More extensive results of postprocessing G12 raw data



FIRST SETUP

Conditions:

Results:

There are two postprocessing steps. In the first one, the 8 individual static baselines were processed. The second step (adjustment) receives those results and gives us a best fit to the data.

When processing an individual baseline GeoGenius gives us three solutions. The first one is obtained using triple differences. It is quite noisy, but is quick to compute and doesn't have to solve ambiguities, serving as an starting point for more refined solutions.

Then a double difference solution is obtained, where the ambiguities are solved as real numbers, instead of integers. That is called a float double difference solution.

Finally, the software attemps to fix the integer ambiguities by basically exploring those integers close to the float ambiguity. If the set of integers that best explains the observations is significantly better than the second option, the ambiguities are considered fixed. In that case, that baseline is considered known to a few milimeters. Only in five cases (out of eight) the software could resolve the integer ambiguity.

The problem of a fixed solution is that if we choose the wrong set of integer ambiguities, the position would be wrong by an amount of one or several wavelengths (20 cm).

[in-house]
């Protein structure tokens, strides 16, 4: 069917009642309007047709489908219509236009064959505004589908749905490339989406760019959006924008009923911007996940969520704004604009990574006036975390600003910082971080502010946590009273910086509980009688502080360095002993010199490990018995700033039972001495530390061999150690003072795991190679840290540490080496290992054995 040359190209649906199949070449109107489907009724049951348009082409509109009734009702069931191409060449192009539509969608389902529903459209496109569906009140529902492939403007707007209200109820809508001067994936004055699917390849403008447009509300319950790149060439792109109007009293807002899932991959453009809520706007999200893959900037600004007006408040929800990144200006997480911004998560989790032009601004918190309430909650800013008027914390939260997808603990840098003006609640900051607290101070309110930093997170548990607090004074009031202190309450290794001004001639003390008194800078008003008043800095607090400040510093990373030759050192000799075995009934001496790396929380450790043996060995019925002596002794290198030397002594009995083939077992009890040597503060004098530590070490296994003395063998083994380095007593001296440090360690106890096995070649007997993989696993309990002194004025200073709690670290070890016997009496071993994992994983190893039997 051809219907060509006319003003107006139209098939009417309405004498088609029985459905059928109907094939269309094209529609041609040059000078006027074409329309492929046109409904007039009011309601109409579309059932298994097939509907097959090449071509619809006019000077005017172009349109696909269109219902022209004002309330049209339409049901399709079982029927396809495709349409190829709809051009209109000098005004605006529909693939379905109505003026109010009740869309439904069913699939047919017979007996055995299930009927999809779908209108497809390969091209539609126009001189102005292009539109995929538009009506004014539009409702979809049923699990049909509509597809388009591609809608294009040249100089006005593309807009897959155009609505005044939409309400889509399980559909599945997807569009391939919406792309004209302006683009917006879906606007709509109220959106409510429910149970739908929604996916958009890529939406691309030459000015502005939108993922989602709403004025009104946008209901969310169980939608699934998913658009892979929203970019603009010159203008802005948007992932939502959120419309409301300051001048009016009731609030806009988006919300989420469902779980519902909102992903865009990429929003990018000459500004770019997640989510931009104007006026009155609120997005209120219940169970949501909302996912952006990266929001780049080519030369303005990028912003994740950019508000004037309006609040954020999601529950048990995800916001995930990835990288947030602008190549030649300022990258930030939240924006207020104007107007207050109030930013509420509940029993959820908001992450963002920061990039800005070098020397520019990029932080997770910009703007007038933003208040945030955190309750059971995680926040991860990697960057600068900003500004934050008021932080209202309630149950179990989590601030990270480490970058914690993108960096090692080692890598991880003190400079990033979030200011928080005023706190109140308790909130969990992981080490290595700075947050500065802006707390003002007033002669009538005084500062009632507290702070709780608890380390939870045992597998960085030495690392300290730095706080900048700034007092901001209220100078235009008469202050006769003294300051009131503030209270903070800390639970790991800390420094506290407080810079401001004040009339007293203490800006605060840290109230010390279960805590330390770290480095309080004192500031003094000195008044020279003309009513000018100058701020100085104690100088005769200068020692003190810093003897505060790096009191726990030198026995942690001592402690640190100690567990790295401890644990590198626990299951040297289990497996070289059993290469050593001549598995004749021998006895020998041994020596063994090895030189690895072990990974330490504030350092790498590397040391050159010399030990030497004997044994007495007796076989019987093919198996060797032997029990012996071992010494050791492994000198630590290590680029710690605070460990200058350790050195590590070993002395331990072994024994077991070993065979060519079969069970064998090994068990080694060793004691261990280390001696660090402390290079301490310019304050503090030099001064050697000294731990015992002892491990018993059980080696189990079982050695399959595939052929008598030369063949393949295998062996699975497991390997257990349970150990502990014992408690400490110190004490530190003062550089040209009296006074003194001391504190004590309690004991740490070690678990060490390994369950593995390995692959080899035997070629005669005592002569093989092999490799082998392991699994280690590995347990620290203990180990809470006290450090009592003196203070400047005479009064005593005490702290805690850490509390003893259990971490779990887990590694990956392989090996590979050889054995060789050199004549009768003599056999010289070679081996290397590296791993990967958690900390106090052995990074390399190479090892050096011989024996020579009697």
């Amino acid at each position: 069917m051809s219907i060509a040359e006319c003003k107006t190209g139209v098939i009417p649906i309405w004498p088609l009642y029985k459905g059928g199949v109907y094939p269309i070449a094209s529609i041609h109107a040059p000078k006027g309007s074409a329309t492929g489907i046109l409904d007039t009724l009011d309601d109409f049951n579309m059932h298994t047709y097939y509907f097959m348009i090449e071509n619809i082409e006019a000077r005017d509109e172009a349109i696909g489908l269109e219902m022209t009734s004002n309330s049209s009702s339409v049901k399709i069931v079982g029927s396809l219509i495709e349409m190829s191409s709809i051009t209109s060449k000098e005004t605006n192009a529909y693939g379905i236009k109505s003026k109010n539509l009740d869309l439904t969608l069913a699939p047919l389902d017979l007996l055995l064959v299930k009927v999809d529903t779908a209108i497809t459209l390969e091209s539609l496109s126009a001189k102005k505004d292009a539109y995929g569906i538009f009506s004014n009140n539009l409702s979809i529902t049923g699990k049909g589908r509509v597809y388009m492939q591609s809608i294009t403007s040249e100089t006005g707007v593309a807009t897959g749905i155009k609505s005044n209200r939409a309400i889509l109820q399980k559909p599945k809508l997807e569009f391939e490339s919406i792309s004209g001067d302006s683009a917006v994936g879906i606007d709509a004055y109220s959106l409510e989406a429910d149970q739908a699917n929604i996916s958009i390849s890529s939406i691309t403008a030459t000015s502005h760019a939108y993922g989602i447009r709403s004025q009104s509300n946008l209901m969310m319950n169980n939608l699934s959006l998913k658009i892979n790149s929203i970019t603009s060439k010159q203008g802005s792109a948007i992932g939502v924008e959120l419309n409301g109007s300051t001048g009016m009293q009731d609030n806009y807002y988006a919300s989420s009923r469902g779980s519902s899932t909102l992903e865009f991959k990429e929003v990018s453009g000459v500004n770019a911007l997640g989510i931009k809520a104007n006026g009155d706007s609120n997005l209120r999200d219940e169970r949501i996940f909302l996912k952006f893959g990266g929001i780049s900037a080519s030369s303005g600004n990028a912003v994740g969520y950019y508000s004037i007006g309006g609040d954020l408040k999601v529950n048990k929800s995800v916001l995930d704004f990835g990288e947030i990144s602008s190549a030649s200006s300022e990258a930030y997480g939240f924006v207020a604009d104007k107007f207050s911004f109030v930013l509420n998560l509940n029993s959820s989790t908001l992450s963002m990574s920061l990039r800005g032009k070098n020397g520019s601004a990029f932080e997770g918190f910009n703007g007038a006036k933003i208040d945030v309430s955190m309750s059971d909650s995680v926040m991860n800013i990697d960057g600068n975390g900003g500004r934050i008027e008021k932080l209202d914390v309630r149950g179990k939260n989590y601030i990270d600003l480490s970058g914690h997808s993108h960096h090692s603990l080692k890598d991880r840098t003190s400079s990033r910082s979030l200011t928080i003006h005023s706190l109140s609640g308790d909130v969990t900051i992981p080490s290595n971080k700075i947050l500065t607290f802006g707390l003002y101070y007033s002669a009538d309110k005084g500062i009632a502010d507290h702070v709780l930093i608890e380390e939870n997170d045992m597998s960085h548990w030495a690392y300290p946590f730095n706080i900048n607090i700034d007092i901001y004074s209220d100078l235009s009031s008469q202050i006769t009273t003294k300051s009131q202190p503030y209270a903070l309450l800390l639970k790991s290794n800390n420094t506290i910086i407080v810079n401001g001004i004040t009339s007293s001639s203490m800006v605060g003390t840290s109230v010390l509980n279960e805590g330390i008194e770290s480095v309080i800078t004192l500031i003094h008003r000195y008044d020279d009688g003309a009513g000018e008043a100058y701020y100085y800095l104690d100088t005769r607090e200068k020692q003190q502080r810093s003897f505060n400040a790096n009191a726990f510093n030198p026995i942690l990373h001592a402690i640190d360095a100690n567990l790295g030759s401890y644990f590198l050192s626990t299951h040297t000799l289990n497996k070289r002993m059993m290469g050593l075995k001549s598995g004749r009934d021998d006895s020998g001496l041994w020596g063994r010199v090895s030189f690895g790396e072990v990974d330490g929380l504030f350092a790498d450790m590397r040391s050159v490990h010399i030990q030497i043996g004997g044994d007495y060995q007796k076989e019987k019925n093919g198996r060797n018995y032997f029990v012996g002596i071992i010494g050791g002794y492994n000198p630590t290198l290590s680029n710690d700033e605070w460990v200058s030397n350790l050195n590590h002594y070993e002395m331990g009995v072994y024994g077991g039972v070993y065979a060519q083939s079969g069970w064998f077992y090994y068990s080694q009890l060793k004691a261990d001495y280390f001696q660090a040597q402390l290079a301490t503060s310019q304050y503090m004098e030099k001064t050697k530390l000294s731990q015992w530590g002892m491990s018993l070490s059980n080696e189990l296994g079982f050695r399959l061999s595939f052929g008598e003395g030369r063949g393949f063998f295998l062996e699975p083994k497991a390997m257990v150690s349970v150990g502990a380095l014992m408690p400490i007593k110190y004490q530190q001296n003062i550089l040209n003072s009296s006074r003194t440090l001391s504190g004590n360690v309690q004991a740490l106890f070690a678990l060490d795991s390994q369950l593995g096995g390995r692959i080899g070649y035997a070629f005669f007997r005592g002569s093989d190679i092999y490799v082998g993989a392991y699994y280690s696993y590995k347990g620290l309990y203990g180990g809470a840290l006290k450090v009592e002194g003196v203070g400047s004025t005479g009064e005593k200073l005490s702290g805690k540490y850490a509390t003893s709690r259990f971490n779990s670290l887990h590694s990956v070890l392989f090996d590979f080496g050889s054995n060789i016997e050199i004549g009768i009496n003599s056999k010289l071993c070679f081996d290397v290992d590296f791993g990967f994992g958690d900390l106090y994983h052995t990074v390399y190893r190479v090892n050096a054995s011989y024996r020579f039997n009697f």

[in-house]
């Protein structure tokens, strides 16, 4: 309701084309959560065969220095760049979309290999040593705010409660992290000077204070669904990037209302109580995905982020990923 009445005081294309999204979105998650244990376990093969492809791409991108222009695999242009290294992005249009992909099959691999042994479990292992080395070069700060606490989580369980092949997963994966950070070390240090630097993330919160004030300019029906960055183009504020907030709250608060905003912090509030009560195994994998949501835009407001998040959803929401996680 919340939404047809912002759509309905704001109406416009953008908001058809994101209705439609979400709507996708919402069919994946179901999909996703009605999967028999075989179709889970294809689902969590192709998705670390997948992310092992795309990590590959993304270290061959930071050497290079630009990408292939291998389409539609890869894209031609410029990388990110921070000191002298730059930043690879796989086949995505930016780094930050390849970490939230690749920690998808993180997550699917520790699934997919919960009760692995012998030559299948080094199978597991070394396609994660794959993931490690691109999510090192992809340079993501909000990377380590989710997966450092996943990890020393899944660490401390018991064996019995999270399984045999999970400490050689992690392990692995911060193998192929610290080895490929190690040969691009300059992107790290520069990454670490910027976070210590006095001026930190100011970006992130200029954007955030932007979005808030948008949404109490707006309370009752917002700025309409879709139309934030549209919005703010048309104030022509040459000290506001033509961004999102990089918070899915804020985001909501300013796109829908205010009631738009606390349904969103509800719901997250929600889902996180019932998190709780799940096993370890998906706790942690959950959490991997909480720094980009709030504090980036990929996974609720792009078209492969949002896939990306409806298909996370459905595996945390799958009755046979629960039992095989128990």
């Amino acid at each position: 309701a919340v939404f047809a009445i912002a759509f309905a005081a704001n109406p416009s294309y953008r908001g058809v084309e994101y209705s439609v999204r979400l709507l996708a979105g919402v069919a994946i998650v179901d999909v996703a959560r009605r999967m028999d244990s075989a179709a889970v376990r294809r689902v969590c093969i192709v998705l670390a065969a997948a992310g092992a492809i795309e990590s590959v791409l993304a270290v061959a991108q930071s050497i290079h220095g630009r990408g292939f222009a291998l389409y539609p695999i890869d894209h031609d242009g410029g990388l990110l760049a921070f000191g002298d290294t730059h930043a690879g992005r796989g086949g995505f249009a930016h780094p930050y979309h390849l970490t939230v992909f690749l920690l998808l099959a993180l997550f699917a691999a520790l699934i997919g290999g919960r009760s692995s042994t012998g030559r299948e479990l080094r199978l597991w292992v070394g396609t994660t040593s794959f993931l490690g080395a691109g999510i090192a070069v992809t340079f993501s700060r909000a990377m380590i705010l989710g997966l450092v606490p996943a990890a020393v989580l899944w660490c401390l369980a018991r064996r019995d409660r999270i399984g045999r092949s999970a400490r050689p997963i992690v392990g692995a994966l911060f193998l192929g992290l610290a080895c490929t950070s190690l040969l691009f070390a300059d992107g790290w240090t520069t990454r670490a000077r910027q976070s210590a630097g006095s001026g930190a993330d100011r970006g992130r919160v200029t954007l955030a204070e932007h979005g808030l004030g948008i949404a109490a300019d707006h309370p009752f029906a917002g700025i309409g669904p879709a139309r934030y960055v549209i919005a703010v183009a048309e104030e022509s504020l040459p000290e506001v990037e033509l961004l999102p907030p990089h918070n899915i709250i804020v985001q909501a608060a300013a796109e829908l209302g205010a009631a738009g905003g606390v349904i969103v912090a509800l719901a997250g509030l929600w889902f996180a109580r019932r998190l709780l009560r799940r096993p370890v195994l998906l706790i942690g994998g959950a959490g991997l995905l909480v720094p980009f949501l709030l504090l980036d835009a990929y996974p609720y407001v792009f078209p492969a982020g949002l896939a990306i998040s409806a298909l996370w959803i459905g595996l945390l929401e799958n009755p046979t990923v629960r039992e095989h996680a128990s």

These were the adjusted baselines using each kind of solution:

Baseline Solution DX(mt) DY(mt) DZ(mt) SigmaDX(mm) SigmaDY(mm) SigmaDZ(mm)
MAD2-f1 Triple 4065.3656 34834.0132 -1984.1105 139.5 153.1 98.8
MAD2-f1 Double Float 4065.2902 34834.3575-1984.2004124.3149.081.4
MAD2-f1 Double Fixed 4064.9740 34834.3459 -1984.1345 469.4 167.0 384.6

You can see the complete results of the triple, double float, and double fixed solution in these adjustment reports generated by GeoGenius.

Some remarks:

Conclusions



SECOND SETUP:

In this setup we simulate a small network. Two GPS12 (in the same conditions as above) were placed 15 mt. apart. Data was logged simultaneously in two sessions (Jul 10-11). The other point of the network was the reference station MAD2. Now we had 3 simultaneous baselines: MAD2 to f1, MAD2 to f2, and f1 to f2.

After the previous experience we only considered floating solutions to the double difference equations. Here are the final adjusted results:

Baseline DX(mt) DY(mt) DZ(mt) SigmaDX(mm) SigmaDY(mm) SigmaDZ(mm)
MAD2-f1 4065.3498 34834.9477 -1983.8023 293.2 564.8 268.0
MAD2-f2 4075.7219 34843.0945 -1995.4062 292.8 564.1 267.6
f1-f2 -10.3722 -8.1468 11.6039 45.7 81.6 38.0

Again, the sigmas in the previous table correspond to a standard deviation (60% confidence level). The larger errors for the long baselines are the result of only having two sessions (instead of eight as before). You can have a look at the complete adjustment report generated by GeoGenius.



ATG, ant@fi.upm.es
Ultima Modificación: Mon Apr 8 12:18:34 CEST 2002